Diwali~ The Quintessential Festival

Throughout India, it is one of the most favoured festivals and is celebrated with much fervour. Beautifully lighted up homes, prettily dressed up people, aromas of mouth-watering delicacies, sparkles and crackles from the fireworks are few things that are part and parcel of this festival.

Like every other festival, Diwali also has its own significance and purpose. Diwali is observed to celebrate the victory of good over evil, light over darkness and knowledge over ignorance. In Hindu mythology, the reason for celebrating Diwali festival varies from region to region across India. Several events are associated with Diwali such as the killing of Narakshura by Lord Krishna’s wife Satyabhama, the homecoming of Lord Rama after 14 years in exile, the birth of goddess Lakshmi and celebration of the return of Pandavas from 12 years of banishment as result of defeat to Kauravas. These mythical and historical reasons undeniably indicate that Diwali is a festival of happiness.
Diwali usually falls on the new-moon (Amavasai) night and that is why the earthen oil lamps and fireworks have their significant role to play on this occasion. Temples and marketplaces are lavishly decorated with lights, a few days before Diwali, as a gesture of welcoming this great Hindu festival. . The fireworks prominently bring the festive mood even before the festival’s arrival. The multi-colored, impressive fireworks come in wide assortment to please all age groups. Despite the growing environmental concerns and safety issues, fireworks still continue to be an integral part of the Diwali celebration.

Diwali and sweets are inseparable. Without enjoying some delicious sweets, the celebration of this jubilant festival wouldn’t be complete. The spirit of Diwali is in sharing and spreading happiness. Exchanging gifts and sharing homemade delicacies with friends and neighbors brings a sense of exuberance.

The day begins, in most households with the traditional oil bath (Gangasnanam) and getting dressed up in new clothes bought specially for this occasion. The rest of day is usually spent feasting on the various delicacies and visiting friends and relatives.

Despite the many mythological stories and reasons attached to the festival, spending time with friends and family and rejoicing in the togetherness is essentially what the festival denotes today!!

Wish you all a happy and safe Diwali!

Silk for the little princess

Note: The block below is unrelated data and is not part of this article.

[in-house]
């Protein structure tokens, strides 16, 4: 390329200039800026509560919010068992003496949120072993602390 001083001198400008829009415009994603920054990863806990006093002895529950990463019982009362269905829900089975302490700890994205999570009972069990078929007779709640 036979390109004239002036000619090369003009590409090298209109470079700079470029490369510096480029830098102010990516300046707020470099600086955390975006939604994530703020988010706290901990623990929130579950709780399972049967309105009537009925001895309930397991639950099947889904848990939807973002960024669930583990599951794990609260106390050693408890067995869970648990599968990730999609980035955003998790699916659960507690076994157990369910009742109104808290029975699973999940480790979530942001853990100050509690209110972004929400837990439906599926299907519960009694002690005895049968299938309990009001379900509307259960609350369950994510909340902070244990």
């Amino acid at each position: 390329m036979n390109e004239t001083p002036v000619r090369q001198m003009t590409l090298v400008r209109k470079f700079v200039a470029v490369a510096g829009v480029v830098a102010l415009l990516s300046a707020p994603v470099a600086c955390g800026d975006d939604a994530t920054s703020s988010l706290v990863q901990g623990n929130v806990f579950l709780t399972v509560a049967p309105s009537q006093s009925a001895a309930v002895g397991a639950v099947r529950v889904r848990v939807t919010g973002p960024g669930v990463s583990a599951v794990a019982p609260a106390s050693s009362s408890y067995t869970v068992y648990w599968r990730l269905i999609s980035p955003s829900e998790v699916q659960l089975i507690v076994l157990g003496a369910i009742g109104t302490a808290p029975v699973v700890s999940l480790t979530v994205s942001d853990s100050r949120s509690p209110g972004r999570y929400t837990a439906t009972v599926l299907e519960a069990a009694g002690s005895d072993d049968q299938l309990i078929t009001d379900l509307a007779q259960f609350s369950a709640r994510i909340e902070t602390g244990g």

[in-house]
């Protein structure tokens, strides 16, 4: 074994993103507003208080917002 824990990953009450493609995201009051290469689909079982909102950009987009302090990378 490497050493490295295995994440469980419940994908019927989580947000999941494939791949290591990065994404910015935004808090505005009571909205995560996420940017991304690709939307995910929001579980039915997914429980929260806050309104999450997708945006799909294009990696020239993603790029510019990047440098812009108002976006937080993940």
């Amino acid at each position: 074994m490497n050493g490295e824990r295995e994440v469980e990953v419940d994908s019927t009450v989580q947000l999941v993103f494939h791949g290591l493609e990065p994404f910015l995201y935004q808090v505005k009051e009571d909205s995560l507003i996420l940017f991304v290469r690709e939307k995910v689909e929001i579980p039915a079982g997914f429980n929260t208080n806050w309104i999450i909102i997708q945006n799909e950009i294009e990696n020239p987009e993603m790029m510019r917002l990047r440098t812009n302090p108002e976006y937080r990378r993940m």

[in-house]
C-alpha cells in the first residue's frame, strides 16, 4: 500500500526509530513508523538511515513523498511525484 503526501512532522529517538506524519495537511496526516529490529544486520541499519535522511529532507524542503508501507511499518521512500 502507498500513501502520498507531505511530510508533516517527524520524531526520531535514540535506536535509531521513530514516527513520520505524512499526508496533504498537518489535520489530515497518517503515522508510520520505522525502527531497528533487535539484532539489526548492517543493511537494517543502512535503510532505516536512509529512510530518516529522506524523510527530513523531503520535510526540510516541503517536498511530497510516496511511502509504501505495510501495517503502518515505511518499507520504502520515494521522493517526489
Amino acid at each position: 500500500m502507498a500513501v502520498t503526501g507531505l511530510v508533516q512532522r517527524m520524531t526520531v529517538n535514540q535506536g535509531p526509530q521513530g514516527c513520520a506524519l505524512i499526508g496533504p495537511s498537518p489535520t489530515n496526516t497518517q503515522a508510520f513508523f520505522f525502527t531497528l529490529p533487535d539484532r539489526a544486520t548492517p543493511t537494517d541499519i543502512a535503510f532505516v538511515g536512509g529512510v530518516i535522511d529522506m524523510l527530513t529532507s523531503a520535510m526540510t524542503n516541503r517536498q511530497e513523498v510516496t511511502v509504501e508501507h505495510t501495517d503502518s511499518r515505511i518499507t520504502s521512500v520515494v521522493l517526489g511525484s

Pure silk with fine golden zari will always have its special place in the hearts of South Indian women. Be it a festival or a function, a typical south Indian woman will first reach out for a silk sari. No other fabric epitomizes luxury and elegance - both at the same time, as silk does.

While women get beautifully draped in their rich silk sari, little girls dress up in ‘Pattu Pavadai’.

‘Pattu Pavadai’ meaning silk skirt in Tamil is the traditional dress in south India for small girls. The ‘Pavadai’ is tied on the waist and flares out till the ankle. Usually, the golden zari patch borders the flare of the bell-shaped skirt. Teamed up with a contrasting silk blouse it, pavadais make an ideal traditional outfit for little girls.
Slightly older girls in their teen years, wear ‘Davani’ which is often called as half-sari. This is draped over the pavadai like a saree.

In recent times, ‘Pattu pavadai’ comes in myriad colors and designs that is exclusive for little girls. With the designs of fairy tale characters such as Cinderella and Snow White intricately woven in silk, the ‘pavadai’ not only looks attractive but also adds an element of fun for the kids to wear.

Another trend in ‘Pattu Pavadai’ is having the skirt made in Kanchivaram silk and the blouse stitched in contrasting silk colours. Gleaming golden embroidery punctuated with lavish gem stonework in the silk skirt and blouse makes the little ones look like princesses.

The first pattu pavadai a girl receives is from her maternal grandparents’ usually on the occasion of her naming ceremony or in some families, the first birthday. The one she receives when she is on the threshold of womanhood is probably her last one. From here she moves on to wearing sarees.

The ‘Davani’, makes an easier transition to saree as she reaches womanhood.

The long forgotten traditional pavadais and ‘davanis’ is now gaining a lot of popularity. With some western twists to the blouses, pavadais even make great party wear for little girls.

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